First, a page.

When OHA Trustee Peter Apo grew up in postwar Hawai‘i, Hawaiian history wasn’t taught in school. And images of Hawaiians as dignified, proud and strong were lacking.
What he did learn about Hawaiian history came from his tūtū wahine on Maui, where he spent summers. But her stories were hard for Apo to piece together, because she spoke ‘ōlelo Hawai‘i, the native tongue – a language that was withheld from him in his own home in the hopes he would excel in school and assimilate into western ways.
“I really had very little idea about the Hawaiian history other than I knew some bad things happened,” he said. “I knew I was Hawaiian, I knew family history, but never really the real story, and I wasn’t taught in school.”
It wasn’t until he was 35, returning home to the Islands from the U.S. continent amid the Hawaiian Renaissance of the 1970s, that he felt the power of seeing Hawaiians through a Hawaiian’s eyes. Through Herb Kāne’s paintings depicting Hawaiians of old doing everyday activities – in sharp detail and bold imagery, Apo found a portal to his own past.
“It was through his eyes that I began to understand Hawaiian history,” Apo said, adding, “because for the first time I was able to see my past, at least my ancestral past.”
That’s the idea behind the soon-to-be-released animated film telling the history of the Hawaiian people.
Pa‘a Ke Aupuni: The Reel History of Hawai‘i endeavors to have Hawaiians tell their own story, while remaining steadfast – pa‘a, to the facts.
“Pa‘a Ke Aupuni zooms in on key facts to explain how the Hawaiian Kingdom came to be, how it evolved to stand firmly on the international world stage of sovereign nations, and how the United States came to claim Hawai‘i,” the film’s description says. “Pa‘a Ke Aupuni lays bare the realities of this history. It’s a set of facts we all need to know as the push to re-establish a Hawaiian nation gains momentum.”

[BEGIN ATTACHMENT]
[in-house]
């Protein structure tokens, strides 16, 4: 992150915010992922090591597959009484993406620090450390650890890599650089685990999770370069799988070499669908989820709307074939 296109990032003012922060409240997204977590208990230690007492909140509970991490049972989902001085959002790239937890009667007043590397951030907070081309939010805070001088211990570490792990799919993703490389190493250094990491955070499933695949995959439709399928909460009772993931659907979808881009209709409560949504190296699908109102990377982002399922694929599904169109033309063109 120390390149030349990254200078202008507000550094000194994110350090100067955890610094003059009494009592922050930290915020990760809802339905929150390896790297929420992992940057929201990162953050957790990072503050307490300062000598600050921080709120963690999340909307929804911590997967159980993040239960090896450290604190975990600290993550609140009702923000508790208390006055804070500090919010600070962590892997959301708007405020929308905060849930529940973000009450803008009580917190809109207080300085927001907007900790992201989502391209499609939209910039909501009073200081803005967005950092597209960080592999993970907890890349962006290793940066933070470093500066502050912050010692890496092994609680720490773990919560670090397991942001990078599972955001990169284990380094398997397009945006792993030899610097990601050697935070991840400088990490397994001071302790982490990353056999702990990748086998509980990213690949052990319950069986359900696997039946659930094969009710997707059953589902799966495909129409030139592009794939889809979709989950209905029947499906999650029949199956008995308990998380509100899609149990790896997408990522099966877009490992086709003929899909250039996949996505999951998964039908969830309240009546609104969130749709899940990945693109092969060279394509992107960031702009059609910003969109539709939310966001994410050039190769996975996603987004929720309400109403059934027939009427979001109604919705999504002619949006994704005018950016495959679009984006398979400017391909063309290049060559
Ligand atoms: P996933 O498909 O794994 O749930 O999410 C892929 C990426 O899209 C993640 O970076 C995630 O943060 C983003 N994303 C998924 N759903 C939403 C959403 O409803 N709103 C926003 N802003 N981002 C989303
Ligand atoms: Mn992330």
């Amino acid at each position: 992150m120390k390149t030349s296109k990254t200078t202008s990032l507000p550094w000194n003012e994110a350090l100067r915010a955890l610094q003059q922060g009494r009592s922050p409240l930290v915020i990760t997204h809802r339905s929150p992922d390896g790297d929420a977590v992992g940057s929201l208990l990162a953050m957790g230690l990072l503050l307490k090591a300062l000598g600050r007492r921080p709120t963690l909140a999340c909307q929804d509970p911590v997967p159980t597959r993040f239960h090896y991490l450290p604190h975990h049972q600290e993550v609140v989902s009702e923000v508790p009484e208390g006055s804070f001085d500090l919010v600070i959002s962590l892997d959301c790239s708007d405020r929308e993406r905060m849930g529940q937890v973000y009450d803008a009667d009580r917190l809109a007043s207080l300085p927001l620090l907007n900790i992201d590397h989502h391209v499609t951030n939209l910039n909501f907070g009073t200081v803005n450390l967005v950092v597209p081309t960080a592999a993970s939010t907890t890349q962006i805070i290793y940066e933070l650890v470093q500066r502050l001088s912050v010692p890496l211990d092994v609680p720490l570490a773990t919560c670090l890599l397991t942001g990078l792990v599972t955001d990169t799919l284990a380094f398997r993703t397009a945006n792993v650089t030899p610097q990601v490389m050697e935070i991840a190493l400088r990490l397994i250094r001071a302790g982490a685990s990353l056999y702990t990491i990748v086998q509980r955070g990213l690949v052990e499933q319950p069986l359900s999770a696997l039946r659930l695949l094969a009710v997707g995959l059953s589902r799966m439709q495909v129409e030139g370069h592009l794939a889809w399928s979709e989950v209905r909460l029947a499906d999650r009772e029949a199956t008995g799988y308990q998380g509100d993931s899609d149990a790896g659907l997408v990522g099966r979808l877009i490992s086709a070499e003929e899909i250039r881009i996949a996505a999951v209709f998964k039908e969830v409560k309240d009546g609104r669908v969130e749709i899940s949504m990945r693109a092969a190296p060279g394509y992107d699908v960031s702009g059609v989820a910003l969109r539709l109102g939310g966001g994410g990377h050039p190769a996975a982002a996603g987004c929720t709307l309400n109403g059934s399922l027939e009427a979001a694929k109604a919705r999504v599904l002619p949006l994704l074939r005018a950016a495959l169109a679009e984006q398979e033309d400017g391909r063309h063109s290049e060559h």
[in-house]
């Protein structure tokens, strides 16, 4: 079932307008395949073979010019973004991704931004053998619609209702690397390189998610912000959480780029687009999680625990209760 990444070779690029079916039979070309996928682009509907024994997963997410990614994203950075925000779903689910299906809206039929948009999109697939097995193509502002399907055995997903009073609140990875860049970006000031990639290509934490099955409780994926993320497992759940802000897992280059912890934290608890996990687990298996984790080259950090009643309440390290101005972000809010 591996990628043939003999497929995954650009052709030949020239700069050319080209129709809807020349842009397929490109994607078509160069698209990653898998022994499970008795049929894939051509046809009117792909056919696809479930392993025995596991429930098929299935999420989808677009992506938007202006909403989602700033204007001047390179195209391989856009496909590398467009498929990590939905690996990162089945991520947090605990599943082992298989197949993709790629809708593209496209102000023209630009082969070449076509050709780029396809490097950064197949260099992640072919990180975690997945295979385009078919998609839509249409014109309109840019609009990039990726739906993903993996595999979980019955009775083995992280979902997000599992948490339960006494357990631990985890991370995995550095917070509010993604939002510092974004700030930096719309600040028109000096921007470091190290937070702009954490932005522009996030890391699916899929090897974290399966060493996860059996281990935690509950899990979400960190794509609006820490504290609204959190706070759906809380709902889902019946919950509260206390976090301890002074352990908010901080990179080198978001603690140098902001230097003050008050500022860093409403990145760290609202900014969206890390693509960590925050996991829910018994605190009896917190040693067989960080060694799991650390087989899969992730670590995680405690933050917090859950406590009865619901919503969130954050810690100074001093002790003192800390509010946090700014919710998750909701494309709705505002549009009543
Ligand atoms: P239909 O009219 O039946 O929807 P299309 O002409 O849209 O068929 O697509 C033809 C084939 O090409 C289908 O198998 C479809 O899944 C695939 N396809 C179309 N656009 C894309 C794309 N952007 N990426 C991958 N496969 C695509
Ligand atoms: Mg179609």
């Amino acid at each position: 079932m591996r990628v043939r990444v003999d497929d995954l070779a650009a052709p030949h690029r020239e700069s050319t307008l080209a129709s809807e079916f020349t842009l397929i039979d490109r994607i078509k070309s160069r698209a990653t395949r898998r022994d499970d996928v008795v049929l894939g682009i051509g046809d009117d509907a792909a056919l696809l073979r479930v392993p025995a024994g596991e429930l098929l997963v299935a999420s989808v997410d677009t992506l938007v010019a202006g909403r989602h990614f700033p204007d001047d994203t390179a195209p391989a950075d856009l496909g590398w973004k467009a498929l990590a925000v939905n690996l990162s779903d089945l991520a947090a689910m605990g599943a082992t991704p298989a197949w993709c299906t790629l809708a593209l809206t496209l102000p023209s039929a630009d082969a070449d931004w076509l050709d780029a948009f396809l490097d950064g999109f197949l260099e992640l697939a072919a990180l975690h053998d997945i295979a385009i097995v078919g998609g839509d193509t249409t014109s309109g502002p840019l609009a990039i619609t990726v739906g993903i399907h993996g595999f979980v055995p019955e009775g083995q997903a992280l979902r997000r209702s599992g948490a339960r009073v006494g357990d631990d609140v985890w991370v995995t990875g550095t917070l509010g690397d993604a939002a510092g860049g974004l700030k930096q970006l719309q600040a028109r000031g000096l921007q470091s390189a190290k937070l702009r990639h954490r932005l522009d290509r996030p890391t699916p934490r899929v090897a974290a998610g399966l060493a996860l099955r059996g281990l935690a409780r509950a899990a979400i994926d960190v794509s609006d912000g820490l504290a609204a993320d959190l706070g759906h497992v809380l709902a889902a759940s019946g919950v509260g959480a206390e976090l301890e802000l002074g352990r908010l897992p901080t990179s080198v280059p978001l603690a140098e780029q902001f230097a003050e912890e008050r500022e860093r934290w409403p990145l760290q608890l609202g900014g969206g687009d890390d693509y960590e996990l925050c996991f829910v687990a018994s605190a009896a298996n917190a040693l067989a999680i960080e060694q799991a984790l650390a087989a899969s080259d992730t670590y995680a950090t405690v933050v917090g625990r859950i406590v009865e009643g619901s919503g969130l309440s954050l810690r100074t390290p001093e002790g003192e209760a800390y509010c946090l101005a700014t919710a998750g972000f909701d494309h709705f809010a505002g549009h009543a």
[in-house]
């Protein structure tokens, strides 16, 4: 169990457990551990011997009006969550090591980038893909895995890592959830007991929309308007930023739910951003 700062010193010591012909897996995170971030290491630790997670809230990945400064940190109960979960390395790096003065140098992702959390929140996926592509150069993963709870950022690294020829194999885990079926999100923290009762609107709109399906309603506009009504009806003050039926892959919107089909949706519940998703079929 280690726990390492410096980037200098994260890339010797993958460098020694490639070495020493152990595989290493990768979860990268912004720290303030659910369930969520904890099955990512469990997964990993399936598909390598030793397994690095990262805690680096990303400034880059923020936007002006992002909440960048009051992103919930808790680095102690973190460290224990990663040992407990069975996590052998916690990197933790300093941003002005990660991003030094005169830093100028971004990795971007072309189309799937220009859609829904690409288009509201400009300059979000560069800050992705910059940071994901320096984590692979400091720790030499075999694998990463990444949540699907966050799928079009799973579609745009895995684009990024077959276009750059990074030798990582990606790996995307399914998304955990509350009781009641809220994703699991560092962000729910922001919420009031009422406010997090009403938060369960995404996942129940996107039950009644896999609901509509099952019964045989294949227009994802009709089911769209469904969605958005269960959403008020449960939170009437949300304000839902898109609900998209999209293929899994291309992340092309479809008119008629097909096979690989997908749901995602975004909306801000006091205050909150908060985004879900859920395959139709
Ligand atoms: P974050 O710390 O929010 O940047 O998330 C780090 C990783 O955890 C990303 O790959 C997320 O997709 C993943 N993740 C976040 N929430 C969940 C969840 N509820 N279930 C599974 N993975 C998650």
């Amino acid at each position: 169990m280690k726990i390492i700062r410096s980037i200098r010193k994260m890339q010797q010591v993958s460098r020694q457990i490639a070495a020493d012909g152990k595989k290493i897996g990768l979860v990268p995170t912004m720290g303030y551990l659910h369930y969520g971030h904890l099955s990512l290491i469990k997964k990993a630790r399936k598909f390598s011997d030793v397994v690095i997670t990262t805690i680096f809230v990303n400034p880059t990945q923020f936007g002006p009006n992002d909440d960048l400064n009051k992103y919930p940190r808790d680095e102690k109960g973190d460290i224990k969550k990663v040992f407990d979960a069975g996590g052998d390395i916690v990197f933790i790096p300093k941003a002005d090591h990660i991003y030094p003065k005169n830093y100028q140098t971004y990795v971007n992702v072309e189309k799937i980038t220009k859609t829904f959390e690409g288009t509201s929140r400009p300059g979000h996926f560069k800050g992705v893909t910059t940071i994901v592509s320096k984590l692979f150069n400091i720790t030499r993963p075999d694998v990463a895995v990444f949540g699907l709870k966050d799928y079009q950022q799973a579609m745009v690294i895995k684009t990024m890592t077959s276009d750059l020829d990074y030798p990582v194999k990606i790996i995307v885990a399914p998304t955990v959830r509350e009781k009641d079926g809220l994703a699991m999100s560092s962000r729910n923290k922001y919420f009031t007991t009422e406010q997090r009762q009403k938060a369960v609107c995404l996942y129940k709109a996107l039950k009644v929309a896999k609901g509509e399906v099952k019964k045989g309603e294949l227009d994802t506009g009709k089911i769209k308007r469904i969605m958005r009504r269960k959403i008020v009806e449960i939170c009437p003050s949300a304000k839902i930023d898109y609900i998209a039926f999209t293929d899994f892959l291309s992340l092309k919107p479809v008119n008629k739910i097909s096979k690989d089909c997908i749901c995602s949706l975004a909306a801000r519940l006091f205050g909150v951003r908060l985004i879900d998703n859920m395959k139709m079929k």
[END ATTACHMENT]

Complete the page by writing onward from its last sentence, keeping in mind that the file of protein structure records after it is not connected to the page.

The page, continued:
A concise history
The film opens in traditional times, setting the stage for the era of Kamehameha and ends at the purported “annexation” of Hawai‘i through a joint resolution of Congress in the late 19th century.
“As you can imagine, there were a lot of challenges in condensing our history into a 60-minute space. But most of our content decisions were made easier by remembering who our target audience is — those who know little to nothing about the history of Hawai‘i,” said Ryan “Gonzo” Gonzalez, OHA digital media manager, who served as the film’s producer. “We wanted to come up with something that had utility for both Hawaiians and non-Hawaiians alike, a historical primer that could be used in a variety of settings. How can we get non-Hawaiians to support Hawaiians? How can we better engage Hawaiians? It all starts with education and knowing the facts.”
OHA community engagement director Kēhaunani Abad, a former Hawaiian history teacher at Kamehameha Schools, wrote the script.
“The hardest part of making Pa‘a Ke Aupuni was deciding what not to include,” she said. “So many important parts of our history had to be left out to keep the political story the focus and to stick to a timeframe that people would be willing to watch.”
The hourlong film is presented in 21 mokuna, or chapters, ranging from “Hawaiians excel through education and literacy,” “Hawai‘i’s constitutional government on the world stage,” “Hawai‘i’s sugar industry seeks new growth,” “Hawaiians take aim at restoring their political authority,” to the final chapter titled simply “ ‘Annexation.’ ”
Abad said Hawaiian history resources of this sort didn’t exist when she was a student in the 1970s and ’80s. But in the ensuing years, great films on Hawaiian history were created, like Act of War, which as a teacher she would show to her students.
“But we certainly could have used more resources,” she said. “I hope Pa‘a Ke Aupuni will help to supplement the ‘tool kits’ that creative teachers bring to their haumäna.
“A teacher could show the full film as an introduction to a Hawaiian history course, as a summary review at the end of a semester, or could share each of the 21 chapters at different points along the way. We tried to make the film flexible and ‘user-friendly’ from a teacher perspective.”